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Measuring Home Loan Performance

delinquencyDelinquency rates declined by 0.6% year-over-year in May 2019, according to the latest CoreLogic Loan Performance Insights report. 3.6% of mortgages were delinquent by at least 30 days or more including those in foreclosure, compared to 4.2% in May 2018. CoreLogic notes that the overall delinquency rate has fallen on a year-over-year basis for the past 17 consecutive months. 

"Growth in family income and home prices continues to support low delinquency rates,” said Frank Nothaft, Chief Economist for CoreLogic. “Communities that experienced a rise in delinquencies are generally those that also suffered from natural disasters. Last year’s hurricanes and wildfires, and this spring’s severe flooding from heavy rainstorms and snowmelt have pushed delinquency rates higher in these impacted communities."

Transition rates, or the percent of mortgages moving from one stage of delinquency to the next, remained relatively unchanged in May 2019 compared to May 2018. The current-to-30-day transition rate was 0.8%.

Natural disasters proved to be a significant factor in delinquency rates for some parts of the country. According to CoreLogic’s report, 20 of the country’s metropolitan areas posted at least a small annual increase in overall delinquency, notably in areas impacted by flooding this spring in Kentucky, Ohio, Illinois and Indiana.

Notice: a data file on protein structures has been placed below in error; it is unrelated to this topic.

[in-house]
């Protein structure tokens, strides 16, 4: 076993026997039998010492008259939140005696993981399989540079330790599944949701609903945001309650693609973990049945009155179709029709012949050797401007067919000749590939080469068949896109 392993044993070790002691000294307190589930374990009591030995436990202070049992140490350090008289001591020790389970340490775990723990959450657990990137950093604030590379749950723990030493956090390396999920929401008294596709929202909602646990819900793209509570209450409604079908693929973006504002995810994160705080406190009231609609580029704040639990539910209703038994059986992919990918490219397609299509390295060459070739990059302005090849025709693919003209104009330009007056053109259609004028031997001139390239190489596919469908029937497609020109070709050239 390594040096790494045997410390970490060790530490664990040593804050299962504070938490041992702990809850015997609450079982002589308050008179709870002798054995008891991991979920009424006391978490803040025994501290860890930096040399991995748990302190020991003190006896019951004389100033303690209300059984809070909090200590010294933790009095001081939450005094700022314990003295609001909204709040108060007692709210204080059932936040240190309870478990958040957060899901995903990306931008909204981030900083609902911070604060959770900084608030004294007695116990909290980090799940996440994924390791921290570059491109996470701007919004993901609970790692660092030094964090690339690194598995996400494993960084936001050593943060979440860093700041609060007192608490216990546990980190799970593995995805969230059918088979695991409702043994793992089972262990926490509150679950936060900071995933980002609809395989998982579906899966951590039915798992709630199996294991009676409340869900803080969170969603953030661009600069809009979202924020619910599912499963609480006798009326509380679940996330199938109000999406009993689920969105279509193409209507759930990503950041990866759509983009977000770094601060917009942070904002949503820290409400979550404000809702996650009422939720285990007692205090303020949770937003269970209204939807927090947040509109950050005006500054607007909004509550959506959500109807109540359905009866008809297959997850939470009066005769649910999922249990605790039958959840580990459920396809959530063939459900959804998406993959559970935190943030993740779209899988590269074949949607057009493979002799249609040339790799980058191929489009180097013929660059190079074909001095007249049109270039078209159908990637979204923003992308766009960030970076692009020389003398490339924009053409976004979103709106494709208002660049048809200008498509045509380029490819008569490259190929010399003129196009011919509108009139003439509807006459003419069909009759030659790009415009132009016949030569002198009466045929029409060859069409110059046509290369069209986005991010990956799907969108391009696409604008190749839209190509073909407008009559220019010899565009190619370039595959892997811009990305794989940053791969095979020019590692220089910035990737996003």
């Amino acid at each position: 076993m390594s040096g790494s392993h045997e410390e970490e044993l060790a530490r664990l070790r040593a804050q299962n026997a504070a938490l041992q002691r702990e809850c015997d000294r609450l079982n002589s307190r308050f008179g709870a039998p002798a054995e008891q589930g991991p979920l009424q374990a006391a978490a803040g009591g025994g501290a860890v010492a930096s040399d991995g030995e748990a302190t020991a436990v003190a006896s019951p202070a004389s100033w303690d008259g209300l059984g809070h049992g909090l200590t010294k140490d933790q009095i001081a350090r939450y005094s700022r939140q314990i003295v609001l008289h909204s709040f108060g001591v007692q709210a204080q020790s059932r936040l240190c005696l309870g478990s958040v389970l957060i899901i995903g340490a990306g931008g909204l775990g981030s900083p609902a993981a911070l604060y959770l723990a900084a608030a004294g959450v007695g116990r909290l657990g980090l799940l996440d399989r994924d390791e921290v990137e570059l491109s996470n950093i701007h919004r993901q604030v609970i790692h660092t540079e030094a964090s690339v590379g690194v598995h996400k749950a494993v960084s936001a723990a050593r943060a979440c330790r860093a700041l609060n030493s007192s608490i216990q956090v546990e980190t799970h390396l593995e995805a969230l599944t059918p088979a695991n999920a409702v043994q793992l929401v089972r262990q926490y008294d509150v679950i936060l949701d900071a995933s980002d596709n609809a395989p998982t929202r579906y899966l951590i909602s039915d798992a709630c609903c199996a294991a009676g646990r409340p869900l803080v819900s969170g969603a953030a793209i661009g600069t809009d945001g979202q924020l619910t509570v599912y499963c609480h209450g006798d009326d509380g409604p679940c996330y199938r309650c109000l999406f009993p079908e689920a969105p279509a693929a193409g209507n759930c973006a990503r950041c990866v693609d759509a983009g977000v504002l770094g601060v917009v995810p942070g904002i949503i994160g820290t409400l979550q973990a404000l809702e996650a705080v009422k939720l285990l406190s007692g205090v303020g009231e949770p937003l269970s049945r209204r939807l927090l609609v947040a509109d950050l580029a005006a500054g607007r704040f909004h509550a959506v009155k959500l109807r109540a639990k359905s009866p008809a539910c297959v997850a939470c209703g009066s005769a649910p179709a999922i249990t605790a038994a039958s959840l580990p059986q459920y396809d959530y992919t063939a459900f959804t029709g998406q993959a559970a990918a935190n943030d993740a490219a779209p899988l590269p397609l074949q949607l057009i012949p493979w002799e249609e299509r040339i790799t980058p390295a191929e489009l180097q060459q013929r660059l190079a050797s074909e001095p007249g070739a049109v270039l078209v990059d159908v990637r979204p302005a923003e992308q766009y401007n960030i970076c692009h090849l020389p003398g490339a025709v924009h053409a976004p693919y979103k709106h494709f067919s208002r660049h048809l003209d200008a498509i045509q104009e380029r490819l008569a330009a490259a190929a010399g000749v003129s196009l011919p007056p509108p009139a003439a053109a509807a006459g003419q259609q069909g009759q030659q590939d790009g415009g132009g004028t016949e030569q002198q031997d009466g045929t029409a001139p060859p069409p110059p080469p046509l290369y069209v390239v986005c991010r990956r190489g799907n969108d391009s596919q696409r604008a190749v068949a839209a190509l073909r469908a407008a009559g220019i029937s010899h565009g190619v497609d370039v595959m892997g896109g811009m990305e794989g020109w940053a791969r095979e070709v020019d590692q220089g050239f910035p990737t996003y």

"While the rest of the country experienced record-low mortgage delinquency rates again in May, the Midwest and parts of the Southeast are still experiencing higher rates as they recover from extreme weather,” said Frank Martell, President and CEO of CoreLogic. “Areas in Kentucky and Ohio, which were hit particularly hard this spring with historic flooding, experienced some of the largest annual gains in the country."

By Core Based Statistical Area (CBSA), there were 11 metropolitan areas where the Serious Delinquency Rate increased, and 25 metropolitan areas where the Serious Delinquency Rate remained the same. All the remaining metropolitan areas saw the Serious Delinquency Rate decrease.

About Author: Seth Welborn

Seth Welborn is a Harding University graduate with a degree in English and a minor in writing. He is a contributing writer for MReport. An East Texas Native, he has studied abroad in Athens, Greece and works part-time as a photographer.
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